Consider how much you can remember about where you live. Your home, the street you live on. While you probably visualized those places at first, what followed was a felt connection, probably an emotional one built over the time you’ve spent there.
The word place maybe defined simply as a certain location or a dot on a map but our connection or sense of place consists of a multitude of complex influences. From the news on our screens or top down influences which make up our nations identities all the way to the colour you chose to paint your room. Places are ever changing and constantly contested domains, which ensures that places are in a constant state of flux. Experiences, interactions engrave a record, adding layer upon layer to its history. A powerful reminder for one person however could equally go completely unnoticed by another such is the complexity of place. When a photographer attempts to capture a somewhere familiar to them that connection almost certainly plays a part in their creative process. Wuhan, Different Everyday is a project of discovery, a series of images which are as much about my understanding of how we react to new places, as they are about the city itself, a place I now call home.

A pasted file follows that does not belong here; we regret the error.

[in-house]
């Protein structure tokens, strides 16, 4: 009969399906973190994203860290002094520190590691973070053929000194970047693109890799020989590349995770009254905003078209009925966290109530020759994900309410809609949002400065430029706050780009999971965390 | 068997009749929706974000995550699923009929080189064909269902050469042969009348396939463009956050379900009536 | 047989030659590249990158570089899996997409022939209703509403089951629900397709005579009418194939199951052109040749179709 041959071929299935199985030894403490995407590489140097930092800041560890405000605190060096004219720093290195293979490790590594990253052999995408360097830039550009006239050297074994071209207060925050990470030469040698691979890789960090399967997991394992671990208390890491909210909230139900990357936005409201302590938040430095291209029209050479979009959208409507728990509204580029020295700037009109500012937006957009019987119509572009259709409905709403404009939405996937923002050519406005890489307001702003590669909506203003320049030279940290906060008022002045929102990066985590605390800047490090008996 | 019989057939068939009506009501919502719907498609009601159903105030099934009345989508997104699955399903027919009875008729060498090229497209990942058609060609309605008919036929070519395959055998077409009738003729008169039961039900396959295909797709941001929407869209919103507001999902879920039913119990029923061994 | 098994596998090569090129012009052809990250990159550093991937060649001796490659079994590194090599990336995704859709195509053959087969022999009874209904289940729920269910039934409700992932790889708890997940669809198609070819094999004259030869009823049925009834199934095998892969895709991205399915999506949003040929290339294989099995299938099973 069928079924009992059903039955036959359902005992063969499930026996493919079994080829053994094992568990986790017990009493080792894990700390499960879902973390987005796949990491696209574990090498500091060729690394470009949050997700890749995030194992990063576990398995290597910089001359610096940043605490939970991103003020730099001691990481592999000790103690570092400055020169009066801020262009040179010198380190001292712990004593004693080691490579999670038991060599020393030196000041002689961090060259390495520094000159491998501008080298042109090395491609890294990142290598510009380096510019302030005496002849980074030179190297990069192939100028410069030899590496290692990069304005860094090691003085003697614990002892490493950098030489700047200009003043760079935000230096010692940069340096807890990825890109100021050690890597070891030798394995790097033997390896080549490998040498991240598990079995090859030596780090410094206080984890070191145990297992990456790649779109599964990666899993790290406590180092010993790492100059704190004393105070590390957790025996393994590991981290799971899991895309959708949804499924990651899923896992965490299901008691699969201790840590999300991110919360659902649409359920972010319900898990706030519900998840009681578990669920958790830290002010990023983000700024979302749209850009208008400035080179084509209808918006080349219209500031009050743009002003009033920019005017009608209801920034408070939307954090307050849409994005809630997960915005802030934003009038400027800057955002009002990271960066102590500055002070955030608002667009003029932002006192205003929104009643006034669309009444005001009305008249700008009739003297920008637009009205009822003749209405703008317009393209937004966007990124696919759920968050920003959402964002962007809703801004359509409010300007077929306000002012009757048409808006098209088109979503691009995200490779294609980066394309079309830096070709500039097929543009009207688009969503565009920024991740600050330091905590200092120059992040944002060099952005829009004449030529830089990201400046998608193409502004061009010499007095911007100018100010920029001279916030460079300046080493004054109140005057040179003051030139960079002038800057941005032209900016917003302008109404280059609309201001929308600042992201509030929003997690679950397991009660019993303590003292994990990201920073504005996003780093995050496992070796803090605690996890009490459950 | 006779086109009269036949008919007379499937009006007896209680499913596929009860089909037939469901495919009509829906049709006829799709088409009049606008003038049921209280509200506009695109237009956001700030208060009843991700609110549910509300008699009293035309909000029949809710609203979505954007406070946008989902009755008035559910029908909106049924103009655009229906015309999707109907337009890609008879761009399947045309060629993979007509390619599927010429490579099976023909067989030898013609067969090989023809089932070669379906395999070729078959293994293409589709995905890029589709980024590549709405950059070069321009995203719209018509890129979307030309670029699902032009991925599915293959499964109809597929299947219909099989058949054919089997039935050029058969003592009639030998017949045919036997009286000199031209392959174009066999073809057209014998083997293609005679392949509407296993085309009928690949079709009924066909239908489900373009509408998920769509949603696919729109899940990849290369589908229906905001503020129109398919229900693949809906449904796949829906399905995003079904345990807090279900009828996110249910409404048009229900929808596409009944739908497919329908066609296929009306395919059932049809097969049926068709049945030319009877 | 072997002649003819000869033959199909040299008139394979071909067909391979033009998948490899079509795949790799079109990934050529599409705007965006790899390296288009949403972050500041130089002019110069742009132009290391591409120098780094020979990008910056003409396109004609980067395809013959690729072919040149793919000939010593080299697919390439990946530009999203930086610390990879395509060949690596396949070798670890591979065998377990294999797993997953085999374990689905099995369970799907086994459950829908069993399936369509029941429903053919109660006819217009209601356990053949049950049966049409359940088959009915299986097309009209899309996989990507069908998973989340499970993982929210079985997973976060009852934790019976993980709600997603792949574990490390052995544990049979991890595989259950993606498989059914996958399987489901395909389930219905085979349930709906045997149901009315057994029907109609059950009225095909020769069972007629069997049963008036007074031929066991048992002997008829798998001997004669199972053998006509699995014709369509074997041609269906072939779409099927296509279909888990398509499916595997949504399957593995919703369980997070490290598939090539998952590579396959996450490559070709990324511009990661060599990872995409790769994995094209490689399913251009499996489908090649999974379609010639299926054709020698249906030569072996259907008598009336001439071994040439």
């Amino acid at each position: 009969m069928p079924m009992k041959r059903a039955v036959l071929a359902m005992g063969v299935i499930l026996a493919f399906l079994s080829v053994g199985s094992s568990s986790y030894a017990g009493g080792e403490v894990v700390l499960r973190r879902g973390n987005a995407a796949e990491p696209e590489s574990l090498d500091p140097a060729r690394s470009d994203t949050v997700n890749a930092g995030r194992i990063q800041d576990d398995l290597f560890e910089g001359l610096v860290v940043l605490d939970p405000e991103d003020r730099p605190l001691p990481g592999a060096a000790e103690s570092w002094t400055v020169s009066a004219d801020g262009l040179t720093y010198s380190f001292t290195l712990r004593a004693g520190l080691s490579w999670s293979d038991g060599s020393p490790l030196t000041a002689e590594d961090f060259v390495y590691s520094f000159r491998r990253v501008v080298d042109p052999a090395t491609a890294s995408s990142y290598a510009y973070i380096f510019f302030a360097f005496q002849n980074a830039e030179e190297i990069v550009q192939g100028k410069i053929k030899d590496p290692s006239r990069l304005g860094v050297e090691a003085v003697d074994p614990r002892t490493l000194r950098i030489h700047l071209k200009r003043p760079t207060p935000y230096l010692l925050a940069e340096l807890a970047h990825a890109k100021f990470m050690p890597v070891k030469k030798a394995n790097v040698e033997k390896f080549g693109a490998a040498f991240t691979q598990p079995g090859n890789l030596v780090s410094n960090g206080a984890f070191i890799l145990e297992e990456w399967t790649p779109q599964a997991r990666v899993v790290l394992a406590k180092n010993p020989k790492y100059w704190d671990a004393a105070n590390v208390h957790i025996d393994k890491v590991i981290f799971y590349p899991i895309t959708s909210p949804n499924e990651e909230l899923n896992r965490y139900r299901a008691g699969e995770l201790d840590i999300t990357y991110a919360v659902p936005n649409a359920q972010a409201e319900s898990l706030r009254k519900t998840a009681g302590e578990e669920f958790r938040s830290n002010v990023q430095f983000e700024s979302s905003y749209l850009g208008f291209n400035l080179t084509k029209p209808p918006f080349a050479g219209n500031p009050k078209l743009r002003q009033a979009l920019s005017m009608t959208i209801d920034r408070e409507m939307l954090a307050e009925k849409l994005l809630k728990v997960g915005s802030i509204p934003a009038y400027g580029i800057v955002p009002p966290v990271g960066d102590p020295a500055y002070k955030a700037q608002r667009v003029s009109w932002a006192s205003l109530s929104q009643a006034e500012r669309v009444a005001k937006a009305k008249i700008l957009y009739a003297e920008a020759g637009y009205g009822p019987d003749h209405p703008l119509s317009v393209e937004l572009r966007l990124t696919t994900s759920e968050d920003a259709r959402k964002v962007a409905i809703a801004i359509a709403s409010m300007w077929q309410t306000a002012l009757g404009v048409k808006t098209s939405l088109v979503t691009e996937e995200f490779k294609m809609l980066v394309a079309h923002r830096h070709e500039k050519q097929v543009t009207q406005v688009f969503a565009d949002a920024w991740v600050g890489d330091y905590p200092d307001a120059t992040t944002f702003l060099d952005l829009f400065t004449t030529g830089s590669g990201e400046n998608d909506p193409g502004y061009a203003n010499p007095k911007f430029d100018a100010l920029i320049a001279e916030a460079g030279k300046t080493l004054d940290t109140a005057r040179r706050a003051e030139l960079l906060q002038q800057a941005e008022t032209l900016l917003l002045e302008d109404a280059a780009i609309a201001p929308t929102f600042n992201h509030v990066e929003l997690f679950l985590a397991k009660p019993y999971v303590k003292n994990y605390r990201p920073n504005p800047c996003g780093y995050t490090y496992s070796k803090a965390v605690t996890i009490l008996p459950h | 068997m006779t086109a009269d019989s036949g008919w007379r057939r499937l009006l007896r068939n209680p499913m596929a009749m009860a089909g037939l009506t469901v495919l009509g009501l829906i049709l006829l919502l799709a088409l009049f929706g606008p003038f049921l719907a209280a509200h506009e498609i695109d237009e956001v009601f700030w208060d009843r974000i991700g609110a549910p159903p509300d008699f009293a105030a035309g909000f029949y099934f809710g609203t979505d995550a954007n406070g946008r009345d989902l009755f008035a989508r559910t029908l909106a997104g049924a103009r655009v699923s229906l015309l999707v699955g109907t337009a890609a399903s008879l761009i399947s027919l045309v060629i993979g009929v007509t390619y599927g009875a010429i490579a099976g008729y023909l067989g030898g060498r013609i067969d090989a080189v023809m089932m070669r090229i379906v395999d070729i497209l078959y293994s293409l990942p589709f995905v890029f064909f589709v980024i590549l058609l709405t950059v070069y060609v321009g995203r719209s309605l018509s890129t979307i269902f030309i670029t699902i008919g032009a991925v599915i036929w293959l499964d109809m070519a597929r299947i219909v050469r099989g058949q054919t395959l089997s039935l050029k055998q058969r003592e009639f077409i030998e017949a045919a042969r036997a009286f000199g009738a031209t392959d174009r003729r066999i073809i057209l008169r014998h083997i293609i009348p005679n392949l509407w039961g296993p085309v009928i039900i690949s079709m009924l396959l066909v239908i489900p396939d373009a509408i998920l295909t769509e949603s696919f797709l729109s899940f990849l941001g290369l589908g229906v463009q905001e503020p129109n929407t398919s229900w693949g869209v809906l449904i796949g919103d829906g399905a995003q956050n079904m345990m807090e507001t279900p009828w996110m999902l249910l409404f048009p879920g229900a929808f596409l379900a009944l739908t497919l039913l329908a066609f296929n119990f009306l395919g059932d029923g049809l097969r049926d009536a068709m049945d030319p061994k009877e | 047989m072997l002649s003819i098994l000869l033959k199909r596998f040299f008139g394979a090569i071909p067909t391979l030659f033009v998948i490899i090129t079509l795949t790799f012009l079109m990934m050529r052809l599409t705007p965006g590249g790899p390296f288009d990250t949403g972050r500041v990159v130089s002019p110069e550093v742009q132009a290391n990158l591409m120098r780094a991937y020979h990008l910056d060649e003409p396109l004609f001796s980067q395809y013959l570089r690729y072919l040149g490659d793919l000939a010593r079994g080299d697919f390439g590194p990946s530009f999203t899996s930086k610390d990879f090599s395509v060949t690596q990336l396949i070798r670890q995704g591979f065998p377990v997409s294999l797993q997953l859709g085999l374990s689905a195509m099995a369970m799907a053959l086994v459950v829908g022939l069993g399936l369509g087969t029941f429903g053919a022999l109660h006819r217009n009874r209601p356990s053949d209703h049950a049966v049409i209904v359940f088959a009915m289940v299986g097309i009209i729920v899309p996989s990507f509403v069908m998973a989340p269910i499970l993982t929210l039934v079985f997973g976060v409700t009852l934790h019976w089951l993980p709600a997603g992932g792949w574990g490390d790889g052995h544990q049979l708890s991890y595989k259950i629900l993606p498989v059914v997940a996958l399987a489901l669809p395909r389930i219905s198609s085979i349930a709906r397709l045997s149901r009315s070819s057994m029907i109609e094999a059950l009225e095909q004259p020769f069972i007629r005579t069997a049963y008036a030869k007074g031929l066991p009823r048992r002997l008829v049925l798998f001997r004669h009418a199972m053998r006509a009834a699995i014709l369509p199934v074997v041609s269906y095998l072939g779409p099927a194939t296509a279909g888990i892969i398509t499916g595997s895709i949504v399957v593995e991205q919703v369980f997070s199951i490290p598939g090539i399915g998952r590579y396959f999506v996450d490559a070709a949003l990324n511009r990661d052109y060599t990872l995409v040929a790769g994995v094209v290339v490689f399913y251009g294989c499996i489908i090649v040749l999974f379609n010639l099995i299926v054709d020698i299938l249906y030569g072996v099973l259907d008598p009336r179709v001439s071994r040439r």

While Wuhan has been made famous internationally for all the wrong reasons, it highlights how notions of place are often manufactured through images. The internet may have replaced the postcard but images continue to play a huge part in building up preconceived notions of place. I believe this is magnified when we visit places vastly different from our own normality, with no point of reference we have no choice but to make comparisons based on previous knowledge. When I began this project I was like many before me, drawn to the urban development and its contrasting extremities. Places which were somewhere in between being inhabited and wild. A choice which in part was creative freedom but at the same time simply built upon a stereotypical viewpoint and prior artistic influence. Combine this thought, with the fact that I am from a small village in Oxfordshire and you have a recipe which almost guaranteed that any contrasting urban landscape I discovered was automatically perceived as an irresistible representation of place. Understanding this reaction took time to unravel after all the initial images were so striking, so distinct and raised countless questions.
It’s my belief that if I had merely captured these visually powerful extremities I would have created version of place easily misconstrued by others. A collection images from a small fraction of the city that would have added to that accumulative effect o how a places identity is formed, often present in all artistic forms. A view of place which wouldn’t have reflected all the time I spent exploring or connecting with the other less glamorous, everyday in between places. Recognition and acceptance like a relationship, takes time to build. A realization that shaped my understanding of how I was interpreting the places around me. A journey which still may have a dramatic beginning and end but has resulted in better understanding of what lies between.